Date: 21st August 2019 at 1:00pm
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You will no doubt be aware by now that Aston Villa’s Head of Football Development, Kevin MacDonald, has left the club “with immediate effect” following the outcome of an internal investigation into accusations of bullying made last year by former players, most notably Gareth Farrelly.

It finally brings to an end the Villa career of MacDonald who had been working for the club for over 25 years in two spells as a youth coach, punctuated by a short period as Swindon manager in 2013 before returning to Bodymoor Heath. He also served as assistant manager during Tim Sherwood’s ill-fated time with Villa and was caretaker manager on a number of occasions, most recently following the sacking of Steve Bruce last October.

This is the second time in recent years that MacDonald has been implicated in such allegations. Back in 2017, an independent Premier League investigation found “evidence of bullying, aggressive behaviour, and unacceptable language by Mr MacDonald.” The FA were obliged to act after concerns put directly to the club had fallen on deaf ears.

Despite the findings, MacDonald remained in his role, coaching the under-23 side and continued working on a day-to-day-basis with young players. The decision by the club to retain MacDonald left Farrelly “incredulous” and prompted him to make public his feelings and his story, which in turn provoked the then-new CEO Christian Purslow to initiate the independent investigation.

MacDonald was reassigned away from player-facing duties while the investigation took place, and eight months later, he has finally left the club. In a statement, the club said, “Mr MacDonald had been reallocated to non-player facing duties pending completion of an independent investigation into allegations published in The Guardian newspaper in December 2018 about his past conduct.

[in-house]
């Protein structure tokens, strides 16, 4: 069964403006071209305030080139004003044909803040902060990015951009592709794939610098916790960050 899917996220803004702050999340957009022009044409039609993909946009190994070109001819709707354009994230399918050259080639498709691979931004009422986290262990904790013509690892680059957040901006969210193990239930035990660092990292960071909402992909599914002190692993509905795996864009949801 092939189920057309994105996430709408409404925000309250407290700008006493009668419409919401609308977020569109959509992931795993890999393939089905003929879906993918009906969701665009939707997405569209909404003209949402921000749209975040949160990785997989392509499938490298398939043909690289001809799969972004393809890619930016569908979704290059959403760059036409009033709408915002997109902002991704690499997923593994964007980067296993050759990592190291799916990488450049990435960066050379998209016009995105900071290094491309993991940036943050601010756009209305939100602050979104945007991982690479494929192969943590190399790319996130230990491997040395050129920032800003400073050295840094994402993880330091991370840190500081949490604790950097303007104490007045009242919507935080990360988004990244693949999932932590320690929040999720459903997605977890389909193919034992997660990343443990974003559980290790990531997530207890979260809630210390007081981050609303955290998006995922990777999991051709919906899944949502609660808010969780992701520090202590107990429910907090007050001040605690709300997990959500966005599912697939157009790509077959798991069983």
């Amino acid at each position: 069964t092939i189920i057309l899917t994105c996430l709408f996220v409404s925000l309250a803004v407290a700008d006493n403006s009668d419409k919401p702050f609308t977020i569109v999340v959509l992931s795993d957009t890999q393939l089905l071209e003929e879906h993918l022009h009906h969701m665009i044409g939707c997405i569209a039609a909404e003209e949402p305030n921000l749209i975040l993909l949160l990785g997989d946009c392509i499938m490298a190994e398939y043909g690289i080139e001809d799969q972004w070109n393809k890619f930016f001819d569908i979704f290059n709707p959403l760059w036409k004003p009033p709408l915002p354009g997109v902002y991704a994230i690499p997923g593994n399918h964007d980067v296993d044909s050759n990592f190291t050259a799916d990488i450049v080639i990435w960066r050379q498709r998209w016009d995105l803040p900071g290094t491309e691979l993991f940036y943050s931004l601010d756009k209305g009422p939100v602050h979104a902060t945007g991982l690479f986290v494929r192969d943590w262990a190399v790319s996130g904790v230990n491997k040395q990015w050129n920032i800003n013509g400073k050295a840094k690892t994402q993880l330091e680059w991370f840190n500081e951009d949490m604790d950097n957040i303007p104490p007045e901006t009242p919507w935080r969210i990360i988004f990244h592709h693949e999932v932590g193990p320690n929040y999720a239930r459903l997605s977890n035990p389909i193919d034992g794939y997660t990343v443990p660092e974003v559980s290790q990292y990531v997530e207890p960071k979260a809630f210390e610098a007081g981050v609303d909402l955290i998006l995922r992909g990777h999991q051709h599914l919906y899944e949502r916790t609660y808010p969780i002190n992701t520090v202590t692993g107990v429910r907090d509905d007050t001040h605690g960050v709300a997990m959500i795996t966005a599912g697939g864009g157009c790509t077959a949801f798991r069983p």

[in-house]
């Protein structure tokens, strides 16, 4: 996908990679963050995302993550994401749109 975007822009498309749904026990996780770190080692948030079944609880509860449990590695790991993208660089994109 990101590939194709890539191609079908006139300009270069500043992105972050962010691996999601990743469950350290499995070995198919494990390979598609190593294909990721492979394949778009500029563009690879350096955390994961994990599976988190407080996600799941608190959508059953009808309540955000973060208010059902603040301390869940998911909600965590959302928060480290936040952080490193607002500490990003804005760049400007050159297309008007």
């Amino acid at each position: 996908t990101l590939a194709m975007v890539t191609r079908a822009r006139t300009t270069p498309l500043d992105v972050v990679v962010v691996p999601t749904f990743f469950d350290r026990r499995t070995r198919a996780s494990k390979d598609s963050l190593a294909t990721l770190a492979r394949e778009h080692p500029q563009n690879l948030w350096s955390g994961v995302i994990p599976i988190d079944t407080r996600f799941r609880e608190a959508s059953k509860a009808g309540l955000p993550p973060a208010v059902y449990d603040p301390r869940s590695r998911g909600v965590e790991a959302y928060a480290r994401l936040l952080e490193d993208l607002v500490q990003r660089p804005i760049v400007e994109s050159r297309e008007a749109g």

That investigation, carried out by barrister Jack Mitchell, has now concluded and the results delivered to the Board. As the report forms part of an employee disciplinary process, the Club is unable to provide details in public although copies of Mr Mitchell’s investigation have been provided to The FA, Premier League and statutory authorities.

Mr Mitchell appealed for individuals to come forward to give evidence and we are especially grateful to those former players who assisted him in his investigation.

Although the club should be applauded for finally having taken the right steps to redress a grotesque and shameful situation, it begs the question as to why it has taken so long to reach this point. Why was MacDonald retained at the club following the 2017 findings, and why was he merely reassigned from player-facing duties last December, rather than suspended or placed on gardening leave and kept away from Bodymoor?

His track record as the senior youth coach is hardly stellar: early signs were promising with the emergence from Villa’s youth ranks of the likes of Gareth Barry, Gary Cahill and Marc Albrighton, but in more recent years, only Jack Grealish can truly be said to have made it.

Promising youngsters such as André Green, Rushian Hepburn-Murphy, Callum O’Hare and Jake Doyle-Hayes are still unproven diamonds in the rough, while Keinan Davis is still flirting with the first team but can’t be said to have yet made the grade.

Even in the so-called snowflake generation, MacDonald’s old school, sergeant-major approach to coaching is, at best, an archaic relic from another time and it is inexplicable that Villa would turn a blind eye for so long to such methods and the subsequent accusations they inevitably brought with them.

The NSWE broom which has swept away the last pockets of toxicity from the playing staff has also belatedly cleared out a malignancy which had been inhabiting Bodymoor Heath for a generation and ultimately accepted responsibility for the failings of the past.

“Aston Villa wishes to apologise to all former players who were affected by behaviour which would not be tolerated by the Club today.

Our approach to safeguarding is now unrecognisable from the past and has been described as excellent in recent EFL and Ofsted audits.”

The whole appalling episode casts even more light into the chronic mismanagement which has blighted the club for the best part of 20 years and it is not a moment too soon that a line had finally be drawn.

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